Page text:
Our ongoing series "A More Perfect Union" aims to show that what unites us as Americans is far greater than what divides us. In this installment we learn about the growing effort to train dogs not just to be guides, but also to be athletes.
One stride at a time, Tom Panek and his guide dog, Gus, inch closer to their goal. The two have been training in local parks for more than three years with the hopes of competing in an officially-sanctioned long-distance race. It's never been done before, reports CBS News' Don Dahler.
"I've been running my whole life. I ran on my cross-country team in high school, and I ran as a young adult," Panek said.
Panek is the CEO of Guiding Eyes for the Blind, a non-profit program that provides guide dogs and services at no cost to the blind community. He lost his sight 25 years ago and with it, his independence.
"When I lost my sight I was too scared to run," Panek said.
As he adjusted to his blindness, he began running with a human guide, but it wasn't the same. Panek still missed the independence he once had.
"Although many people run with running clubs, at the end of the day you're running your own race. And when you're tied to another person, it's no longer your own race. The independence isn't quite there," Panek said.
We first caught up with Panek two years ago, when he became the CEO of Guiding Eyes for the Blind. The idea of a running guide program was first suggested by former marine Richard Hunter, who was blind and looking to get back in to running. The two met at the Boston Marathon in 2015.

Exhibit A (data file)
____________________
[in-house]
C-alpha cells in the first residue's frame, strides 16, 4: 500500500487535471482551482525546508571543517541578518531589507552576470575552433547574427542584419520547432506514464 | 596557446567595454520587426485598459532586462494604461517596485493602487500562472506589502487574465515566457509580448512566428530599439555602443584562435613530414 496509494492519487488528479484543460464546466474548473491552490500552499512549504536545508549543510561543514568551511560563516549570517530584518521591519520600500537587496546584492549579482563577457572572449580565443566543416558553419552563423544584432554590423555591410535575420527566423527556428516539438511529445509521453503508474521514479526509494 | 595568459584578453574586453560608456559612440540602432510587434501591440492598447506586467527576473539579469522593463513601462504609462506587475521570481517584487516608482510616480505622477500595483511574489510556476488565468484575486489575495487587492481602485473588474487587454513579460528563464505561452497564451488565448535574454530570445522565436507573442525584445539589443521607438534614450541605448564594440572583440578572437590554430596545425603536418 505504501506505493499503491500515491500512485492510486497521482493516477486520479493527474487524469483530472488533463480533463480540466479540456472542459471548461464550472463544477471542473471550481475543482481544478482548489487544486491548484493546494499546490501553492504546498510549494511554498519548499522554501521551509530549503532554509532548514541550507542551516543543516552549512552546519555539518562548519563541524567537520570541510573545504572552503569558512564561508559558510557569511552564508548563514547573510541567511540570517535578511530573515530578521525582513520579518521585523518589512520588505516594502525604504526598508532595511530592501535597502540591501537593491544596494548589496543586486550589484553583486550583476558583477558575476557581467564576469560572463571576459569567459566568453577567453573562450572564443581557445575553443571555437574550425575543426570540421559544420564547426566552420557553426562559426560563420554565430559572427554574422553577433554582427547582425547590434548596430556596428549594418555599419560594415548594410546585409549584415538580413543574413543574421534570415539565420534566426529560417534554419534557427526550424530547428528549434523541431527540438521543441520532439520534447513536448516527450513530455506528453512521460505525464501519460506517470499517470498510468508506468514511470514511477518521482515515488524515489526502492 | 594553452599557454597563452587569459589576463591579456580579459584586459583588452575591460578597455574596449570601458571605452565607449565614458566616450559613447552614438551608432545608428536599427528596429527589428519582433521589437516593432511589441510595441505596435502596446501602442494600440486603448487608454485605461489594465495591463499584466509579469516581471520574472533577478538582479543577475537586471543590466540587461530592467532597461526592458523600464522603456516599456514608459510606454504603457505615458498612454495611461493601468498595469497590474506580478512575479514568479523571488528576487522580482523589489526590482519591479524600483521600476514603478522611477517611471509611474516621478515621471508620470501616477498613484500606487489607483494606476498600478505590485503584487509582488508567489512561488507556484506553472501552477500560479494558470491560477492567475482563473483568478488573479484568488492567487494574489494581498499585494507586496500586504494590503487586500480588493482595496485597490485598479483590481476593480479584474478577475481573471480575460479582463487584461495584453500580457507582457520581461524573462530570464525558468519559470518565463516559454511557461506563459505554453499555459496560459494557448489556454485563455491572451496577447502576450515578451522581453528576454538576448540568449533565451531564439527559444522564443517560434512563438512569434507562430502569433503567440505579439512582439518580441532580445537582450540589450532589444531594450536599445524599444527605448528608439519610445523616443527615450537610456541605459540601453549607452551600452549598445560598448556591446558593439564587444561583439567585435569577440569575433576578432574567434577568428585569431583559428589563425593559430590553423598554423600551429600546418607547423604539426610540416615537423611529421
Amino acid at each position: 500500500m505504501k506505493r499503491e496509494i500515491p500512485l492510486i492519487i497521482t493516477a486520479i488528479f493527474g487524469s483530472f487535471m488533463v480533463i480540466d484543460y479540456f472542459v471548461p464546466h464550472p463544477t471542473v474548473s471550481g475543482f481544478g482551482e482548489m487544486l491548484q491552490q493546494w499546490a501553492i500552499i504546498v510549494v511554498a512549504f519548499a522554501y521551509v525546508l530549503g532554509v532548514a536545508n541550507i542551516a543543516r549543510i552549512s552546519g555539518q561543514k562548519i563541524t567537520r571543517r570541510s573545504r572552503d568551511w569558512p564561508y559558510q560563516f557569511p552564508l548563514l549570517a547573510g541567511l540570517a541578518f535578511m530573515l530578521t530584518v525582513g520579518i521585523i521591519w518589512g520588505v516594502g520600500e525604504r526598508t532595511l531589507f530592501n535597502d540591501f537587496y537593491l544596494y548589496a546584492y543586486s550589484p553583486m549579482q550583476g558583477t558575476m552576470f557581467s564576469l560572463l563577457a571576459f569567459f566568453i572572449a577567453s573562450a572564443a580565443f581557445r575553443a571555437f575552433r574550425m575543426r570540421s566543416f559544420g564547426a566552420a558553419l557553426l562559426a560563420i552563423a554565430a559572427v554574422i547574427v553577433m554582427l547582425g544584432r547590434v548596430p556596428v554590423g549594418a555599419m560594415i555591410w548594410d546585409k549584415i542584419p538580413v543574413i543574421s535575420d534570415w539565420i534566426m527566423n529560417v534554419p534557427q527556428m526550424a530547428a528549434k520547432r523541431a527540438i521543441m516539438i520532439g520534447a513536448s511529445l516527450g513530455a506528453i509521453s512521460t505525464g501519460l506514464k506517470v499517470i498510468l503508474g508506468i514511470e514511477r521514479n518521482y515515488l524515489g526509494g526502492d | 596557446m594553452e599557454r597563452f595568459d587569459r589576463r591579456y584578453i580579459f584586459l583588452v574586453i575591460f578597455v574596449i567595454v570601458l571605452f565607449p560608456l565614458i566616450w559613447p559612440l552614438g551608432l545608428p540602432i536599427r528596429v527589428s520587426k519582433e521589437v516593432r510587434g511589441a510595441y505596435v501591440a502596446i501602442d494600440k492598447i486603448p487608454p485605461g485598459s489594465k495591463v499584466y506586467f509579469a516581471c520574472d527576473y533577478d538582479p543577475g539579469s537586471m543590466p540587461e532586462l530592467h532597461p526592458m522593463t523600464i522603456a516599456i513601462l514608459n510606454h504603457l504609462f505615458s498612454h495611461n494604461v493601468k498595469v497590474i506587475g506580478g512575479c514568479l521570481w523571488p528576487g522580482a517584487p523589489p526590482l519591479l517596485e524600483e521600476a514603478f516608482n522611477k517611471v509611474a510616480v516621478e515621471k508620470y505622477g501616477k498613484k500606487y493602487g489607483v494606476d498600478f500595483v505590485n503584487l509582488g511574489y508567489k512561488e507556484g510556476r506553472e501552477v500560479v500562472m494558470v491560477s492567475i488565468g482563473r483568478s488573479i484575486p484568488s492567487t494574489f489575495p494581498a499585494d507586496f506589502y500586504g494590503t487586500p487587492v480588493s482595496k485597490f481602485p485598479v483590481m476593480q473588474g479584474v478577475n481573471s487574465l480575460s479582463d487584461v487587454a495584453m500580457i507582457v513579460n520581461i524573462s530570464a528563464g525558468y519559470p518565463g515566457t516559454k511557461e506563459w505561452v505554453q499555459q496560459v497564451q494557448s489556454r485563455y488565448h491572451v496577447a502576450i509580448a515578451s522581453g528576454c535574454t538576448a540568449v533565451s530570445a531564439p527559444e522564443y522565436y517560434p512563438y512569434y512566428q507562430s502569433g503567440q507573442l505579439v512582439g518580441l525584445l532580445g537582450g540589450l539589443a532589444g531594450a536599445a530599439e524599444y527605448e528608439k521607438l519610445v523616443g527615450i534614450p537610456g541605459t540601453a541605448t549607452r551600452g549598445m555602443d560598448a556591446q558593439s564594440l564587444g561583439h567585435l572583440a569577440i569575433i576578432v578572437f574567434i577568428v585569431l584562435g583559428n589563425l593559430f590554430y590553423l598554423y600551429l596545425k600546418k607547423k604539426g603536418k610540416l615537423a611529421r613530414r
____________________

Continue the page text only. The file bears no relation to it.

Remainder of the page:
"Richard shouted out, 'I'm really curious, have you ever trained a guide dog to run?' And I said, 'I don't know. It hasn't been done,'" Panek said.
A few months and intense training sessions later, the running guide program was born. Panek and a small team helped train Klinger, a German shepherd, to aid Hunter with running.
"Baseline skill set for a guide dog and running dog are the same. They're looking for overhead obstacles and making sure that the person who's blind like me remains safe as we're mobile," Panek said.
He formed a team of experts to train a small group of dogs, mostly Labrador retrievers and German shepherds, to run long distances. The dogs begin their training at 18 months old. It's an exclusive club. Out of 165 graduate dogs, only about 12 are considered race ready.
Ben Cawley manages the Guiding Eyes running program, just 40 miles north of New York City. He works with a small team of trainers every day on over 300 distinct skills that include endurance, agility and awareness.
"So we do an initial evaluation run, and it's usually pretty obvious at that point on that run. They're willing to go faster and they enjoy the running," Cawley said.
But the team's ultimate test would be a five-mile race through New York's Central Park just one week before the New York City Marathon. It was Panek's and Gus's first competitive race. Before the race, Panek was overcome with emotion, wiping away his tears of appreciation to the dog who gave him his independence back.
Once the race began, it was like a walk in the park, complete with their own cheering section. The duo made regular, precautionary pit stops, giving Gus a needed water break and getting his pulse and paws checked by a vet.
Despite the unforgiving weather and hordes of runners, the team finished strong.
"And crossing that finish line, you know it was a momentous occasion for me," Panek said.
The bond between runner and man's best friend grows, one stride at a time.